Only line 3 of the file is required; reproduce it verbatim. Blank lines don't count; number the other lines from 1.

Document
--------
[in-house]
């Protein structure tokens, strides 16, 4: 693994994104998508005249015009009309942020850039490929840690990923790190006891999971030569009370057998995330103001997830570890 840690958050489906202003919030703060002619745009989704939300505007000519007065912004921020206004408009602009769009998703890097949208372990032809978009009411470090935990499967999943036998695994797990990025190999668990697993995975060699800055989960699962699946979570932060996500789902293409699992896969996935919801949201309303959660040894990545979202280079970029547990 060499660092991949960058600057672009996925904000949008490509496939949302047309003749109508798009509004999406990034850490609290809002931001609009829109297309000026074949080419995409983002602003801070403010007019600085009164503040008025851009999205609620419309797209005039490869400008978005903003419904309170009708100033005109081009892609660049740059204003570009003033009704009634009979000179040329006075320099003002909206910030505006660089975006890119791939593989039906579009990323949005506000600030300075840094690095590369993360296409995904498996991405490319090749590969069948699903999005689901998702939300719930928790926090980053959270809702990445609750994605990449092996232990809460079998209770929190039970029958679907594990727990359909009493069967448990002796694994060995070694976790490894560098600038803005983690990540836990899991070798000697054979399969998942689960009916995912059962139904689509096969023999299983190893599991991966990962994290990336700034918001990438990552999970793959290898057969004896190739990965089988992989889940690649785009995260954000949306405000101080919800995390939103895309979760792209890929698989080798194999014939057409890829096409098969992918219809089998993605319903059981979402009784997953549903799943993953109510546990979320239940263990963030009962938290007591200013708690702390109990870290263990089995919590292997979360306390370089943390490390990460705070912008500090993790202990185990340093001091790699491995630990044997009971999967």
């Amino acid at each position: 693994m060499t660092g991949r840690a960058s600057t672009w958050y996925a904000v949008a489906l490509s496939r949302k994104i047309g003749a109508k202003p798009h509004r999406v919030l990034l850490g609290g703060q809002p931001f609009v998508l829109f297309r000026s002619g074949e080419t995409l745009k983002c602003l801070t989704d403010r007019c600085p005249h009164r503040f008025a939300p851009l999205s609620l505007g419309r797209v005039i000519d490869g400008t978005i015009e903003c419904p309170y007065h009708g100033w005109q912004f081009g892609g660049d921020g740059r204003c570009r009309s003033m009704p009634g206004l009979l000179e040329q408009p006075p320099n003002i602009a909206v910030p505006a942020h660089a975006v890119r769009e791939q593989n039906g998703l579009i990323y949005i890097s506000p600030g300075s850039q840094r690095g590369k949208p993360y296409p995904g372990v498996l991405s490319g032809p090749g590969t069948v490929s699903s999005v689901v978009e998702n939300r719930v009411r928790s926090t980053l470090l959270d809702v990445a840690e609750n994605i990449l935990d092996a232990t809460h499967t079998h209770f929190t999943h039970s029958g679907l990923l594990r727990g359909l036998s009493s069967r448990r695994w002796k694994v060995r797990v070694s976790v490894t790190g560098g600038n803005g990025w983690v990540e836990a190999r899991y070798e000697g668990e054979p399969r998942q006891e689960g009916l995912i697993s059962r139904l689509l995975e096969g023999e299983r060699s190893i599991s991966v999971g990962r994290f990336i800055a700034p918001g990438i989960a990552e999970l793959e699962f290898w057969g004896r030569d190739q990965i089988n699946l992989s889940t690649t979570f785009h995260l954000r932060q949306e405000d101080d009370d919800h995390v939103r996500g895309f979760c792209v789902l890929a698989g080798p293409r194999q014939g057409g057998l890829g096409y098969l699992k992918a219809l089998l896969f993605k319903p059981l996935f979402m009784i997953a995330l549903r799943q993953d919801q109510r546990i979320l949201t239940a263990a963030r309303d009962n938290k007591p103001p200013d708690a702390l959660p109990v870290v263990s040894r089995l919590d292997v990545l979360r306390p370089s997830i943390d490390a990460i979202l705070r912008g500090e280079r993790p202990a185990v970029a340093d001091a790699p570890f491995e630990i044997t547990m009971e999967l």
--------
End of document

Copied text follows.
């Amino acid at each position: 693994m060499t660092g991949r840690a960058s600057t672009w958050y996925a904000v949008a489906l490509s496939r949302k994104i047309g003749a109508k202003p798009h509004r999406v919030l990034l850490g609290g703060q809002p931001f609009v998508l829109f297309r000026s002619g074949e080419t995409l745009k983002c602003l801070t989704d403010r007019c600085p005249h009164r503040f008025a939300p851009l999205s609620l505007g419309r797209v005039i000519d490869g400008t978005i015009e903003c419904p309170y007065h009708g100033w005109q912004f081009g892609g660049d921020g740059r204003c570009r009309s003033m009704p009634g206004l009979l000179e040329q408009p006075p320099n003002i602009a909206v910030p505006a942020h660089a975006v890119r769009e791939q593989n039906g998703l579009i990323y949005i890097s506000p600030g300075s850039q840094r690095g590369k949208p993360y296409p995904g372990v498996l991405s490319g032809p090749g590969t069948v490929s699903s999005v689901v978009e998702n939300r719930v009411r928790s926090t980053l470090l959270d809702v990445a840690e609750n994605i990449l935990d092996a232990t809460h499967t079998h209770f929190t999943h039970s029958g679907l990923l594990r727990g359909l036998s009493s069967r448990r695994w002796k694994v060995r797990v070694s976790v490894t790190g560098g600038n803005g990025w983690v990540e836990a190999r899991y070798e000697g668990e054979p399969r998942q006891e689960g009916l995912i697993s059962r139904l689509l995975e096969g023999e299983r060699s190893i599991s991966v999971g990962r994290f990336i800055a700034p918001g990438i989960a990552e999970l793959e699962f290898w057969g004896r030569d190739q990965i089988n699946l992989s889940t690649t979570f785009h995260l954000r932060q949306e405000d101080d009370d919800h995390v939103r996500g895309f979760c792209v789902l890929a698989g080798p293409r194999q014939g057409g057998l890829g096409y098969l699992k992918a219809l089998l896969f993605k319903p059981l996935f979402m009784i997953a995330l549903r799943q993953d919801q109510r546990i979320l949201t239940a263990a963030r309303d009962n938290k007591p103001p200013d708690a702390l959660p109990v870290v263990s040894r089995l919590d292997v990545l979360r306390p370089s997830i943390d490390a990460i979202l705070r912008g500090e280079r993790p202990a185990v970029a340093d001091a790699p570890f491995e630990i044997t547990m009971e999967l």